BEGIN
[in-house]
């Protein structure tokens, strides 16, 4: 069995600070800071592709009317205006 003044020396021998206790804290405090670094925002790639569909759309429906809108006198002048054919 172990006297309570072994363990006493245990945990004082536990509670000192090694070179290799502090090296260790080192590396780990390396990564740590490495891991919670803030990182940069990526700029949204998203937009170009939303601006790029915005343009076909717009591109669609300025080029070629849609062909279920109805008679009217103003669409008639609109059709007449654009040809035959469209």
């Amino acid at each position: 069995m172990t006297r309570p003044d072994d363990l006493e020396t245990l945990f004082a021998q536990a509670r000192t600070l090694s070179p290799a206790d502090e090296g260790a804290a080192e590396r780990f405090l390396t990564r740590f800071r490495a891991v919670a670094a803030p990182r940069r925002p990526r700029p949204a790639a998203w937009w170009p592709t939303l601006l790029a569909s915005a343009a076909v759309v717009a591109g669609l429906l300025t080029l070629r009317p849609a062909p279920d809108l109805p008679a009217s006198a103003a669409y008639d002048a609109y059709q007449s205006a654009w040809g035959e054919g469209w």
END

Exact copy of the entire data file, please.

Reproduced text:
[in-house]
């Protein structure tokens, strides 16, 4: 069995600070800071592709009317205006 003044020396021998206790804290405090670094925002790639569909759309429906809108006198002048054919 172990006297309570072994363990006493245990945990004082536990509670000192090694070179290799502090090296260790080192590396780990390396990564740590490495891991919670803030990182940069990526700029949204998203937009170009939303601006790029915005343009076909717009591109669609300025080029070629849609062909279920109805008679009217103003669409008639609109059709007449654009040809035959469209």
């Amino acid at each position: 069995m172990t006297r309570p003044d072994d363990l006493e020396t245990l945990f004082a021998q536990a509670r000192t600070l090694s070179p290799a206790d502090e090296g260790a804290a080192e590396r780990f405090l390396t990564r740590f800071r490495a891991v919670a670094a803030p990182r940069r925002p990526r700029p949204a790639a998203w937009w170009p592709t939303l601006l790029a569909s915005a343009a076909v759309v717009a591109g669609l429906l300025t080029l070629r009317p849609a062909p279920d809108l109805p008679a009217s006198a103003a669409y008639d002048a609109y059709q007449s205006a654009w040809g035959e054919g469209w």